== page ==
This is another piece that came about by accident. I had just modelled a one-third life-size figure of a young French girl, Perrine, when I decided to use the figure to experiment with some draping techniques. I tried draping a variety of different materials on the clay figure until I found one particular type of linen that worked beautifully to reveal the human form underneath. Once I saw the results, I knew I had to find a way to make a permanent copy of the work.
To make a permanent copy, I re-did the arrangement using a piece of cloth soaked in plaster. I quickly arranged the material on the model until the plaster began to solidify and become unworkable. Then, just before the plaster-soaked cloth became too difficult to work with, I carefully remove it from the figure and set it aside to completly harden.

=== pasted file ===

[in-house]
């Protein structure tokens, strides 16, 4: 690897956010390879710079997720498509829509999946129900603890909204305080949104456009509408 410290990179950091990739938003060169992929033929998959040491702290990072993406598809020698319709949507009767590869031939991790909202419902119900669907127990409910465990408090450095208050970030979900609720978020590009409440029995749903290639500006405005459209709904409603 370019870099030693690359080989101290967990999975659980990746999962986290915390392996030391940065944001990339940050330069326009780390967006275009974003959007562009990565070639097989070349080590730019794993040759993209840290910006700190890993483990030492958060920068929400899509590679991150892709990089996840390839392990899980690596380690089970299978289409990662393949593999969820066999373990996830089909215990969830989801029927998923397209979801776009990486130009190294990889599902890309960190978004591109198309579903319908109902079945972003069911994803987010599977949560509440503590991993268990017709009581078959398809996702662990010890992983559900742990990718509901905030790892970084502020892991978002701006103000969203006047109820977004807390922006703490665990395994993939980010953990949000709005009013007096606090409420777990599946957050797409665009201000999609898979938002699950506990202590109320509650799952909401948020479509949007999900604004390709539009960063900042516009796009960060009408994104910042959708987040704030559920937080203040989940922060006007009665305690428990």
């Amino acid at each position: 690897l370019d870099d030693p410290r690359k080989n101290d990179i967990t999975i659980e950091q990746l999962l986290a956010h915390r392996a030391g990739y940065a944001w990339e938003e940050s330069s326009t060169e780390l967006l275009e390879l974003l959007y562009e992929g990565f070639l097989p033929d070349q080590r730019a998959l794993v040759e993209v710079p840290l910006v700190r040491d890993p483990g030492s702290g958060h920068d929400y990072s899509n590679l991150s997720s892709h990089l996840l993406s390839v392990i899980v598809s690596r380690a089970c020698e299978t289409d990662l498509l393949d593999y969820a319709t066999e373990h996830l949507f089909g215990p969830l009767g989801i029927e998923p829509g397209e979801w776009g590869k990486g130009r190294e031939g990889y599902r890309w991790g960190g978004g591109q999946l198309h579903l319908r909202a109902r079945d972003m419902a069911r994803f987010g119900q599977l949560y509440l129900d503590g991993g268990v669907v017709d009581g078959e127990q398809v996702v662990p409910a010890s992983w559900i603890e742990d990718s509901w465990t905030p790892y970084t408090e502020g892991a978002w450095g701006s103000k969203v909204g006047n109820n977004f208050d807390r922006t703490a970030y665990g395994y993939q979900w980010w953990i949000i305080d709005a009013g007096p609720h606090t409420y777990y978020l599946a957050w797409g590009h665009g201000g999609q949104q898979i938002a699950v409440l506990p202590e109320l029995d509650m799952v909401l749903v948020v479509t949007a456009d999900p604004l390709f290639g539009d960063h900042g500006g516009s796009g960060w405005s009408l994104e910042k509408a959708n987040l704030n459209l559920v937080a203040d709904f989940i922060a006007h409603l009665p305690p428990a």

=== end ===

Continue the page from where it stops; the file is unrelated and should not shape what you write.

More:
Once again, visitors to the studio saw the piece and insisted that I make copies for them. This time, however, it was impossible to use a mold to make copies as I normally do with my other sculptures. Perrines's Robe, as I had named the piece, requires a process where each individual piece is made by hand. In the end, the "copies" I make are not really copies at all, since the drapery of each indivdual piece is always arranged slightly differently from all other pieces.
Perrine's Robe looks good under pratically any lighting condition, but is particularly striking when lit from above. The piece gives off a very strong sense of solidity and weight, yet because it is hollow, everyone is always surprized at how little it weighs.
This piece works well when place directly on tables and shelves as in this example. However, an optional base, made of solid wood and painted flat black, is available and may be best in other situations as shown here.
Perrine's Robe, © 1999
Cloth soaked in plaster
18 in. (46 cm) high
Price 195 USD